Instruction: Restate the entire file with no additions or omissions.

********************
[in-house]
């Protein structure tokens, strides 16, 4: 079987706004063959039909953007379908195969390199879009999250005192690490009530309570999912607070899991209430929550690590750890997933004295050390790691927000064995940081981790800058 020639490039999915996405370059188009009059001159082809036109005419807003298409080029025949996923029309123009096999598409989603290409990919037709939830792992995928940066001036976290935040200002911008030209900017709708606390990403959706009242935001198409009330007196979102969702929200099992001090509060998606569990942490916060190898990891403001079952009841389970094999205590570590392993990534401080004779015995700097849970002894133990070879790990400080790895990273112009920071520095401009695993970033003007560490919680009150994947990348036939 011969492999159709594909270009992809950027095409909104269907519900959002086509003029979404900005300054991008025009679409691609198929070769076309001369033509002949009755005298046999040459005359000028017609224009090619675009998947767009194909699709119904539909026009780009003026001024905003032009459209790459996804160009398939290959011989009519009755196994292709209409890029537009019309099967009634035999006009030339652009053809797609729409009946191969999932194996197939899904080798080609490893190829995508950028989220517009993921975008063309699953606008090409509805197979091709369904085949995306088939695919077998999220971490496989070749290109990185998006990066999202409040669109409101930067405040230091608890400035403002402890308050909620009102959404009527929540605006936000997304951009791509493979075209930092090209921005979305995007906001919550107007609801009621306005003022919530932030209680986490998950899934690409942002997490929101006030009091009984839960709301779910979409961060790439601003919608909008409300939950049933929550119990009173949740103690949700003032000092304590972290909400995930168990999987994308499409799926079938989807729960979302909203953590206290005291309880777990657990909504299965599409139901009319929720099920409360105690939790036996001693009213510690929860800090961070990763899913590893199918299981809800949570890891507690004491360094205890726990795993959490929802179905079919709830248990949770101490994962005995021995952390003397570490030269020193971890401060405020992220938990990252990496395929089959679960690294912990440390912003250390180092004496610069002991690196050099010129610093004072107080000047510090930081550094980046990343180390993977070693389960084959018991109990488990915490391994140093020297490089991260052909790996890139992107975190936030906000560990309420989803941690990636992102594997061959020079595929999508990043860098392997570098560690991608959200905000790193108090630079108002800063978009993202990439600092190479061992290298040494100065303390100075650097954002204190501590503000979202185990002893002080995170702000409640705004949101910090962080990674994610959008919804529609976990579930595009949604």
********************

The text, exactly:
[in-house]
């Protein structure tokens, strides 16, 4: 079987706004063959039909953007379908195969390199879009999250005192690490009530309570999912607070899991209430929550690590750890997933004295050390790691927000064995940081981790800058 020639490039999915996405370059188009009059001159082809036109005419807003298409080029025949996923029309123009096999598409989603290409990919037709939830792992995928940066001036976290935040200002911008030209900017709708606390990403959706009242935001198409009330007196979102969702929200099992001090509060998606569990942490916060190898990891403001079952009841389970094999205590570590392993990534401080004779015995700097849970002894133990070879790990400080790895990273112009920071520095401009695993970033003007560490919680009150994947990348036939 011969492999159709594909270009992809950027095409909104269907519900959002086509003029979404900005300054991008025009679409691609198929070769076309001369033509002949009755005298046999040459005359000028017609224009090619675009998947767009194909699709119904539909026009780009003026001024905003032009459209790459996804160009398939290959011989009519009755196994292709209409890029537009019309099967009634035999006009030339652009053809797609729409009946191969999932194996197939899904080798080609490893190829995508950028989220517009993921975008063309699953606008090409509805197979091709369904085949995306088939695919077998999220971490496989070749290109990185998006990066999202409040669109409101930067405040230091608890400035403002402890308050909620009102959404009527929540605006936000997304951009791509493979075209930092090209921005979305995007906001919550107007609801009621306005003022919530932030209680986490998950899934690409942002997490929101006030009091009984839960709301779910979409961060790439601003919608909008409300939950049933929550119990009173949740103690949700003032000092304590972290909400995930168990999987994308499409799926079938989807729960979302909203953590206290005291309880777990657990909504299965599409139901009319929720099920409360105690939790036996001693009213510690929860800090961070990763899913590893199918299981809800949570890891507690004491360094205890726990795993959490929802179905079919709830248990949770101490994962005995021995952390003397570490030269020193971890401060405020992220938990990252990496395929089959679960690294912990440390912003250390180092004496610069002991690196050099010129610093004072107080000047510090930081550094980046990343180390993977070693389960084959018991109990488990915490391994140093020297490089991260052909790996890139992107975190936030906000560990309420989803941690990636992102594997061959020079595929999508990043860098392997570098560690991608959200905000790193108090630079108002800063978009993202990439600092190479061992290298040494100065303390100075650097954002204190501590503000979202185990002893002080995170702000409640705004949101910090962080990674994610959008919804529609976990579930595009949604």